Louisville's long history can be found in its preserved historic homes that are located in some of the oldest city districts. Some of the city's most notable historic homes include the Thomas Edison House, the Farmington Carriage House, and Whitehall.
Thomas Edison is most well-known for inventing the light bulb, but the majority of his inventions over the course of his life were patented for the telegraph machine. At 19 years old, Edison moved to Louisville's Butchertown and found a job as a telegraph operator for Western Union. Today, Edison's Butchertown home is preserved as a museum with a collection of artifacts and inventions that represent his innovative life.
In the early half of the 1800s, Farmington was a 500-acre hemp plantation. The Farmington Carriage House and it surrounding buildings have undergone many renovations in the last 200 years, but today it is fully restored to reflect every minute detail of its days as a plantation home.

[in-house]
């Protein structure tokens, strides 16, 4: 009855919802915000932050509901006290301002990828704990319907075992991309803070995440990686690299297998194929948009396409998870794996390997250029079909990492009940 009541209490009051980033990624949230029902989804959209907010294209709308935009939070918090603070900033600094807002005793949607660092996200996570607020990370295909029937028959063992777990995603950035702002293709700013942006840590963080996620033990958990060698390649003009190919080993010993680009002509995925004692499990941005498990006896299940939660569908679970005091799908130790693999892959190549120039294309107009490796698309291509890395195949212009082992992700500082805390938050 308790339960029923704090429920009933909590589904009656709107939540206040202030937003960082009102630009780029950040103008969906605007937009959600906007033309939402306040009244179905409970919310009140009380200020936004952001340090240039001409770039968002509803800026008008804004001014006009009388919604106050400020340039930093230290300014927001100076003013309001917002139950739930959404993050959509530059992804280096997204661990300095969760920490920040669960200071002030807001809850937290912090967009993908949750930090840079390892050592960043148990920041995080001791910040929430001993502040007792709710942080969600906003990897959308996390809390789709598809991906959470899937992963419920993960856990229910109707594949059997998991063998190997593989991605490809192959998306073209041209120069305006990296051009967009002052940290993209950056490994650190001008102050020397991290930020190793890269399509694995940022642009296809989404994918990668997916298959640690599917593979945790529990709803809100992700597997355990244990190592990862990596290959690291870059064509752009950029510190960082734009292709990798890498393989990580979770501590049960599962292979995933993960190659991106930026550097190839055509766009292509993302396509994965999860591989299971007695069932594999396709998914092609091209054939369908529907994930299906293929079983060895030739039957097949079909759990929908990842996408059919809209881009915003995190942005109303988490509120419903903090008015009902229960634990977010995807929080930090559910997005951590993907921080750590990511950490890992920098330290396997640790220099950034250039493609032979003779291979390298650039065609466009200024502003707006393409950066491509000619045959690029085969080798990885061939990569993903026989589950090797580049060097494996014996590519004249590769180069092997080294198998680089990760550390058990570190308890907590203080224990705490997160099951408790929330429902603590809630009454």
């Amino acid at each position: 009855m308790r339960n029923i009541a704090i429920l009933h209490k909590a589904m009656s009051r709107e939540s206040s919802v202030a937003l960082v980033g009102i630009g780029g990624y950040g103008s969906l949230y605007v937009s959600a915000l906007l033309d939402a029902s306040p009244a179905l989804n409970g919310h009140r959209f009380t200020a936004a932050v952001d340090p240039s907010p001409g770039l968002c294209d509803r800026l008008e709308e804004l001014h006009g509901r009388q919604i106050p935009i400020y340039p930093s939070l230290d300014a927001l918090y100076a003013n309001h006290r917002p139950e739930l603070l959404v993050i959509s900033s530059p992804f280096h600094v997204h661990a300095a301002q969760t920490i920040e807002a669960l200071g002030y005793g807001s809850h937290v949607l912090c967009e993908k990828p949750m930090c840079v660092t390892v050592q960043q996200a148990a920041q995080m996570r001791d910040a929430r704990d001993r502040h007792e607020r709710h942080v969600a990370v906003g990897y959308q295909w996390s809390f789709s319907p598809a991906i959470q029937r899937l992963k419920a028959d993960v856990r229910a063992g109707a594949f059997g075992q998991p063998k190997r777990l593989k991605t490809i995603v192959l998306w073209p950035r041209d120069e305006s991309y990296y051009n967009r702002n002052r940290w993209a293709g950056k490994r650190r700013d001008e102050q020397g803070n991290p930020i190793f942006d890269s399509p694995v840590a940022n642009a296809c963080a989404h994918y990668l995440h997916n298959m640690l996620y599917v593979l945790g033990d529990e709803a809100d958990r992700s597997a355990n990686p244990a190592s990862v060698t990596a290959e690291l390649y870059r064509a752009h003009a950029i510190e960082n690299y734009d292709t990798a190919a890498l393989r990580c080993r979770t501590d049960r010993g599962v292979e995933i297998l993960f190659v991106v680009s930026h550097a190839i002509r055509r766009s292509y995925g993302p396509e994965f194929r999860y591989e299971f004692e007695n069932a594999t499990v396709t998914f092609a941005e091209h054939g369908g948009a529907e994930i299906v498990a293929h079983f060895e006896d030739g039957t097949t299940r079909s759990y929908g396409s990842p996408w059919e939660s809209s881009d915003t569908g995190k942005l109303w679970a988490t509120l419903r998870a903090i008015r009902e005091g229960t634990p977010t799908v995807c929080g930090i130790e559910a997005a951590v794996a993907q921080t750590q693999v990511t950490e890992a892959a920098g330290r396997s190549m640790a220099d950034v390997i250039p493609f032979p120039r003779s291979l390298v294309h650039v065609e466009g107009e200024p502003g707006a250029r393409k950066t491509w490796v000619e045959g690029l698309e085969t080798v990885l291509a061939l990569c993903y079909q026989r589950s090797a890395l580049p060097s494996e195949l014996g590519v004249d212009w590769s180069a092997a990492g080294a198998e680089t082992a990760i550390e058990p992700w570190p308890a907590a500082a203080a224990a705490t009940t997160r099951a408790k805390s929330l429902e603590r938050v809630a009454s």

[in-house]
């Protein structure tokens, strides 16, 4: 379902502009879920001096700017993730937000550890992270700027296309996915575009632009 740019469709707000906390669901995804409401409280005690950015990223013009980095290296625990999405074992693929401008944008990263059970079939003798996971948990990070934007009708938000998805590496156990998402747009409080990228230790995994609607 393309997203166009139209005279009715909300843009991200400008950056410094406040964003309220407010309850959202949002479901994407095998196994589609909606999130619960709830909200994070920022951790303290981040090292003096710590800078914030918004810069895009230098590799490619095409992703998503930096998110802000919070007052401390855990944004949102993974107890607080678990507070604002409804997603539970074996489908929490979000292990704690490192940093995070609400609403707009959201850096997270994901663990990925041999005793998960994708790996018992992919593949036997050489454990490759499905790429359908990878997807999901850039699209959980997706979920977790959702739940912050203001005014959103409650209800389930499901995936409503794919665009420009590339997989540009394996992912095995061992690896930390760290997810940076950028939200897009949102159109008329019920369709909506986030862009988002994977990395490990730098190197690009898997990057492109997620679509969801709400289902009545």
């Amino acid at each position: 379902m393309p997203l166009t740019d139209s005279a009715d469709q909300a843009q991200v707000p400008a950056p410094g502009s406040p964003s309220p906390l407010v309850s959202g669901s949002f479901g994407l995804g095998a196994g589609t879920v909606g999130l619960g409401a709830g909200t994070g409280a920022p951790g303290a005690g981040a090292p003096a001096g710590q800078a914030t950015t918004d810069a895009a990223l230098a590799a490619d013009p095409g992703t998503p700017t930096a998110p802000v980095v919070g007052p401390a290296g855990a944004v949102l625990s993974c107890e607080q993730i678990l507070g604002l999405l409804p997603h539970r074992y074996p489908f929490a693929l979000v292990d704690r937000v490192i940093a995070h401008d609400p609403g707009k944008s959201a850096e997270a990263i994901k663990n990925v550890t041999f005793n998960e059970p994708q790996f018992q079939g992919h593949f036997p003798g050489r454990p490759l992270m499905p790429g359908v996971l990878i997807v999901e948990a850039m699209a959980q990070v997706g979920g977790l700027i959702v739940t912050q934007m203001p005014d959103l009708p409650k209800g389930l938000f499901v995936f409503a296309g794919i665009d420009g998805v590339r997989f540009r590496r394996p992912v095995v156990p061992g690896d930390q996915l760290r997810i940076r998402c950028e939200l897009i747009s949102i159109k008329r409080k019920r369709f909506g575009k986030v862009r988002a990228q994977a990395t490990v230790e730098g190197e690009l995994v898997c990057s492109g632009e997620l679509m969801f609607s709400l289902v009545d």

While Whitehall was first built around 1855, it was not transformed into the structure it is today until it was purchased in 1909 by John Middleton. Middleton transformed the original two-story brick house into the southern-style Greek-revival mansion that it is today. Whitehall was left to the Historic Homes Foundation in 1992. Today, this historic home is open for tours and is a popular place for weddings and other large events.